Uniting global voices in music

The University of Aberdeen is playing a leading role in the creation of a new international song of friendship and healing - launched on the anniversary of the signing of a treaty which officially restored peace to the world.

The University of Aberdeen is playing a leading role in the creation of a new international song of friendship and healing – launched on the anniversary of the signing of a treaty which officially restored peace to the world.

Featuring Scottish singer, song-writer and broadcaster Fiona Kennedy and royal composer Paul Mealor, iSing4Peace aims to unite choirs, soloists and musicians around the world at a time when performing together is severely restricted.

The virtual initiative launched at Dunnottar Castle on June 28 - the anniversary of the signing of the Treaty of Versailles which brought an official end to the First World War, will culminate in a special performance on the afternoon of Remembrance Sunday.

It will bring voices from around the world together with Scotland’s premier orchestra the RSNO, award-winning musicians Calum MacColl and Aberdeenshire’s Nils Elders, poet Grahame Davies, and will be produced by Calum Malcolm who has also produced albums for Mark Knopfler, Simple Minds, Big Country and The Blue Nile.

iSing4Peace is a development of the successful global initiative iPlay4Peace, created by the University of Aberdeen’s Neil McLennan and Scottish fiddler Thoren Ferguson as a new form of remembrance.

Over the last three years, it has seen musicians around the world join together to play the same piece of music in real time thanks to technology developed by Edinburgh Napier University.

This year, Mr McLennan said they wanted to open the initiative up to even more participants by including an instrument we all have access to – our voices.

“The current difficulties created by the Covid-19 crisis have shown the importance of coming together in new ways and the important healing power of music,” he added.

“We had planned to develop iSing4Peace at the beginning of the year but we could never have foreseen the upcoming need to bring performers together  – or the parallels we would see with the world which, at the time the Treaty of Versailles ended World War One, was tentatively beginning to emerge from a global  pandemic of Spanish Flu.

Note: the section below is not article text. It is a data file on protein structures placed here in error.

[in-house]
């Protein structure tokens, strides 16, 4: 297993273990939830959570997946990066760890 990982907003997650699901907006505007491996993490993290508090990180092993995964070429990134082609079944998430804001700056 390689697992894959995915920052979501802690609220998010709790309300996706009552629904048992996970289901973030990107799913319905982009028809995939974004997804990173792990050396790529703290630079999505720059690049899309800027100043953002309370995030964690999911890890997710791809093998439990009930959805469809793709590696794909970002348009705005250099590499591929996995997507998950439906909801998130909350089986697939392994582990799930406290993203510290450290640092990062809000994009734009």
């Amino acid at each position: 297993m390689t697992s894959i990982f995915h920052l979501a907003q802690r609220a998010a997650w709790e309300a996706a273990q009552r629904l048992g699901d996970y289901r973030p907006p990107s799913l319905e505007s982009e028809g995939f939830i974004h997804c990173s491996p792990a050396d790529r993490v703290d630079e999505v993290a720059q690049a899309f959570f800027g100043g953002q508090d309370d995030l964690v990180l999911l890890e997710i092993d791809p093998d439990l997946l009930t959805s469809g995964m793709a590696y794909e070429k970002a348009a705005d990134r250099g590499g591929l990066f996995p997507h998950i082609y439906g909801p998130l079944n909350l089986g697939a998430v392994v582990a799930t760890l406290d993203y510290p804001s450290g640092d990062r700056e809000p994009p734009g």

“Remembrance is not about glorifying war, but about reflecting on the difficulties faced by the generations that have come before us. The Covid-19 pandemic has reawakened many people to the human suffering from the devastation caused by war and international crises like the Spanish flu 100 years ago.  Music provides an important outlet for reflecting, remember and uniting as a global community.  It is an international language we can all connect to and enjoy.”

But the Covid-19 crisis has also brought on a challenge for writers and performers in working together. After more than 25 years singing and broadcasting, Fiona Kennedy considers her collaboration in iSing4Peace as a ‘first’ for her in terms of both virtual creation and performance.

Welsh poet Davies penned the lyrics to Stronger for the Storm while Paul Mealor began work on the musical score.

Over the last two weeks, Kennedy has added her voice to the musical score while the RSNO, Nils Elders and Calum MacColl individually recorded their parts. These are now being brought together by producer Calum Malcolm. This version will provide a musical footprint to which voices will be added from around the world.

“It has been a great challenge as well as a fantastic opportunity to work together in new ways,” Kennedy added.

 “As a singer it has been wonderful to be involved in a musical collaboration of this kind right from the very beginning.

“Covid-19 emerged in such a cataclysmic way and its effect has created such confusion and fear - I think many people feel that music, songs and the arts can really help us all - it’s fundamentally important to people’s health and mental wellbeing. 

“We wanted to write and record a new song to help heal which would touch people and resonate around the world. 

“We of course have the best example of this to guide us with Robert Burns’ Auld Lang Syne, regarded as the international song of friendship.

“We hope to bring people of all musical abilities together to join us in creating something memorable and magical.”

Royal composer Mealor, renowned for composing Ubi Caritas featuring at the wedding of Prince William and Catherine Middleton and for writing the hit music of the Military Wives Choir, said the score will change and grow with every new voice added.

“The song is written so that each performer can attach their own meaning to it,” he said.

“It will be exciting for me to see how it changes and develops as musical styles from around the world come together.

“I began with the idea of a Celtic lament, so it is very much rooted both in Scotland – my home for the last 20 years – and in my own Welsh heritage.  But I am looking forward to hearing how other musical traditions shape and influence this.

“iSing4Peace is a fantastic initiative which I had agreed to participate in long before Covid-19 was on our radar, but the restrictions this pandemic has brought to musical performance mean that iSing4Peace is now more significant than we ever imagined it could be.

“Choirs and musicians from around the world are crying out to sing and perform and we hope that – although they can’t be together in person – they will join together, with us, through iSing4Peace.”

The musical score will be made available over the coming weeks with singers and invited to submit their own parts and it is hoped that the initiative will develop into a charity single.